Newsletter: Biden’s most Trump-like moment yet on COVID
Good morning. I’m Paul Thornton, and it is Saturday, Sept. 24, 2022. I regret to inform you that Southern California finds itself in another heat wave. Let’s look back at the week in Opinion.
I’ve heard it said that a minor transgression by someone you trust feels worse than an outrage committed by a scoundrel. Maybe that explains the deep disappointment over President Biden’s recent assurance that the “pandemic is over.”
Well, it isn’t. COVID-19 is still a leading cause of death in the United States, far worse than the seasonal flu that we all wish this coronavirus would start resembling. In fact, we’ve failed at containment so badly that the virus we were originally told could be defeated by the warmth and sunshine of April 2020 will stick around as a top-10 killer “probably forever,” according to UC San Francisco’s Dr. Bob Wachter (who, to be fair, said Biden’s comment wasn’t entirely unreasonable).
Even if Biden meant to assess the relative threat of COVID compared to where we were earlier, the facts still rate a pandemic designation. Dr. Eric Topol, a physician and researcher whose Twitter feed is a must-follow during the pandemic, lays out the grim facts in a Times op-ed article:
“There are 400 to 500 Americans dying of COVID each day, and that high daily death toll has remained constant for the last six months. In July 2021, we were down to just over 200 deaths per day, half of where we are now. A daily toll in the hundreds is a tragedy, because most COVID deaths could have been prevented by vaccinations, boosters and early treatments.
“It’s not just the deaths. There have been more than 2 million confirmed new COVID infections in the last month, and considering the untested and unreported cases, the real number is a multiple of that, most probably at least fivefold. This means the virus is still fulfilling its principal objective of finding a huge number of new or repeat hosts to help spread and perpetuate itself.
“Some percentage of these people who get infected or reinfected will develop long COVID, manifesting chronic and frequently disabling symptoms for many months or years. There is still no validated treatment for long COVID. The only way to be certain of preventing it is to never become infected.”
Topol’s argument isn’t complicated: Deaths and cases are still high, new variants may take hold, and the effects of long COVID present unacceptable risks that can be avoided. This is all common sense, and reading it gives one the nagging idea that we’re being asked to change our willingness to accept death and illness rather than being assured that things have changed. I’ve written before about this unnerving pressure to go about normal life and abandon protective measures when so many aggravating factors remain; it’s upsetting to see a president who isn’t Donald Trump join that effort.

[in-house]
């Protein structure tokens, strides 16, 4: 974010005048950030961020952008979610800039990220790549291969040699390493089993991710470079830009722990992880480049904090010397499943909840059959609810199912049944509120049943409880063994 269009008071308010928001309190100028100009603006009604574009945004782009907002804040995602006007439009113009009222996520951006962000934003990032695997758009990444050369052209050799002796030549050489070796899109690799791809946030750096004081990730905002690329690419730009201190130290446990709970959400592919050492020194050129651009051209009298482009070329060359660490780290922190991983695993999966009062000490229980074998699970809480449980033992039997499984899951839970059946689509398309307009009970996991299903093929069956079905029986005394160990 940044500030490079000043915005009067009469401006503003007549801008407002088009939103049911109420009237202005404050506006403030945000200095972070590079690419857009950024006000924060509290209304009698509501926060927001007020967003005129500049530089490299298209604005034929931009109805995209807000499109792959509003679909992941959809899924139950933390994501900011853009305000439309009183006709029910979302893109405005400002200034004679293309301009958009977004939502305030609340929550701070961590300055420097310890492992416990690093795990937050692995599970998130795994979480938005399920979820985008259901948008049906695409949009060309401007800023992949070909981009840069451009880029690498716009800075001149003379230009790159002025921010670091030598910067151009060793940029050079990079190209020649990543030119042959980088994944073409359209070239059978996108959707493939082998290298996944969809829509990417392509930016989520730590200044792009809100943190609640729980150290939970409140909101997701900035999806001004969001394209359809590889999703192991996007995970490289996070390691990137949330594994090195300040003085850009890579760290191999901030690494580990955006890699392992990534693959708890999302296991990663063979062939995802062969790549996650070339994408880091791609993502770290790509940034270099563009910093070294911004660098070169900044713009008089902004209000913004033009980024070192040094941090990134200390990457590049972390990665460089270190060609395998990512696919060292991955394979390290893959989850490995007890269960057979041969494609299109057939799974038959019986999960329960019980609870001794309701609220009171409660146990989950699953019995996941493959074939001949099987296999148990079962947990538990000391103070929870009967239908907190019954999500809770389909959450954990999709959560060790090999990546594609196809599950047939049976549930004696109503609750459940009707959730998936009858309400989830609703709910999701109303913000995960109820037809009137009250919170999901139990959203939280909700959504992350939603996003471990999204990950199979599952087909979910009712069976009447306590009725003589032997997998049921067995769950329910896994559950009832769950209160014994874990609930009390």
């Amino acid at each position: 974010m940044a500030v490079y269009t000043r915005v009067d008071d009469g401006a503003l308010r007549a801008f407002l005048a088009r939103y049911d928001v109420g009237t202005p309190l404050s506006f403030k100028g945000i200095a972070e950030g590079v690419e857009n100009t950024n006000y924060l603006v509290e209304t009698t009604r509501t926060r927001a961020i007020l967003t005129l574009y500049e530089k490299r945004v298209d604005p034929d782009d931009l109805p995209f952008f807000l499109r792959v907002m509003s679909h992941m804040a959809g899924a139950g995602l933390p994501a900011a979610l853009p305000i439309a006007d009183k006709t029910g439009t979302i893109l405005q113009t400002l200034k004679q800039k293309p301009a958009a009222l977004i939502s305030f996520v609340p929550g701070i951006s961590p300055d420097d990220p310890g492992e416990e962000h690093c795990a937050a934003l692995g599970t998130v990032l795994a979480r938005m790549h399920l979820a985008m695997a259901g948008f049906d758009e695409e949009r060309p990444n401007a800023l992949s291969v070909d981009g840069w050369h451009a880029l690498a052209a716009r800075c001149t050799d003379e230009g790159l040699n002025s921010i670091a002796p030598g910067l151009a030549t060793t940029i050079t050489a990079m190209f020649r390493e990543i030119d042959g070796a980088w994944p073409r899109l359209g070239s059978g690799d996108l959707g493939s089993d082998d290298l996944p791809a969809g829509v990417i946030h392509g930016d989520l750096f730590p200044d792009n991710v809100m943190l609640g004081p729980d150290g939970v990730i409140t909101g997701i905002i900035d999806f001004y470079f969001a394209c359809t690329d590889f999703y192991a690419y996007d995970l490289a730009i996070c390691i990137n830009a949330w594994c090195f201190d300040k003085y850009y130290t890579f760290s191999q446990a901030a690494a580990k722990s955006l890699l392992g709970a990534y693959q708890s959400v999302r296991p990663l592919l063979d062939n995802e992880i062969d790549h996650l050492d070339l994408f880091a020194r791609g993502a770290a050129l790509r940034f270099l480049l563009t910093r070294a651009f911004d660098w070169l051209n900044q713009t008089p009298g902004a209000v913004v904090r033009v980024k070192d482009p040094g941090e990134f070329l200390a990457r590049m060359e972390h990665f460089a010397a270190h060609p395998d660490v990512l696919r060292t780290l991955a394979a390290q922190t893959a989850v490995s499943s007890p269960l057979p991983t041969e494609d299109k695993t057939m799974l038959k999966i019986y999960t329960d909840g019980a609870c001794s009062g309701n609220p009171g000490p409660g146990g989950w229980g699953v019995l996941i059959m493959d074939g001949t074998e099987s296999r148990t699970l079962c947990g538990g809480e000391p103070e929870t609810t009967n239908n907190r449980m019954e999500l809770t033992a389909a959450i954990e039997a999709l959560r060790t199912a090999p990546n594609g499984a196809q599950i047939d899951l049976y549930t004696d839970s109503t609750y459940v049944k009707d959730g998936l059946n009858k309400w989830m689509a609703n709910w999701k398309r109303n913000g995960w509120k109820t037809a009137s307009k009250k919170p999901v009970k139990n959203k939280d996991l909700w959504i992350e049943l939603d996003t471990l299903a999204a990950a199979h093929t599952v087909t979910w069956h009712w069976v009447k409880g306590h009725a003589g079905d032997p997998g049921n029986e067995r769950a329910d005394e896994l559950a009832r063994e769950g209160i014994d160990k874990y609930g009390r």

So no, Mr. President, the pandemic isn’t over — you’re just asking us to act like it is.
Imagine if white vigilantes and “illegals” united for their common cause. Columnist Jean Guerrero says there’s a lot more that people like her and armed Trump supporters “patrolling” the U.S.-Mexico border have in common than some think, and both sides would gain from a bill to provide green cards to millions of undocumented workers in the United States: “Imagine Latina matriarchs and other guerreras teaming up with white vigilantes ... in a common struggle. Such a class-based multiracial coalition would be unstoppable. And strange as it might sound, the constituent groups’ main goals would be compatible.” L.A. Times
Wildfires won’t be a problem just “out here.” Much of the typically wet eastern U.S. is in long dry spell, and the effects are starting to resemble what we’ve seen for the last several years in California: dead lawns, brown trees and warnings not to inadvertently start the next fire. Yes, fire, as in wildfires on the East Coast, which already occur on occasion but have become more common as climate-change-driven droughts intensify in normally humid parts of the country. Atlantic
Americans don’t care about climate change. Here’s how to wake them up. Fossil fuel companies deserve plenty of blame for pulling the wool over our eyes, but activists and scientists on the other side haven’t been terribly adept at messaging, writes Nicholas Goldberg: “Instead of spending money and resources on shaping public opinion, they keep commissioning more policy reports from think tanks and convening more global meetings of scientists — on the presumption that the steady accretion of irrefutable facts will ultimately prevail. The other side knows better.” L.A. Times
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The Times editorial board’s endorsement list is growing. With the Nov. 8 midterm election approaching, members of our editorial board have been busy researching ballot initiatives and interviewing candidates to make their recommendations. Here is a list of endorsements so far (for updates, visit latimes.com/endorsements):
Proposition 1: Yes
Propositions 26 and 27: No
Proposition 28: Yes
Proposition 29: No
Proposition 30: No
Proposition 31: Yes
L.A. City Council District 5: Katy Young Yaroslavsky
L.A. City Council District 11: Erin Darling
L.A. City Council District 15: Danielle Sandoval
Proposition LH (city of Los Angeles): Yes
L.A. County Board of Supervisors, District 3: Lindsey Horvath
State attorney general: Rob Bonta
State controller: Lanhee Chen
State treasurer: Fiona Ma
State insurance commissioner: Ricardo Lara
State superintendent of public instruction: Tony Thurmond
State Senate District 20: Caroline Menjivar
State Assembly District 39: Juan Carrillo
State Assembly District 61: Tina McKinnor
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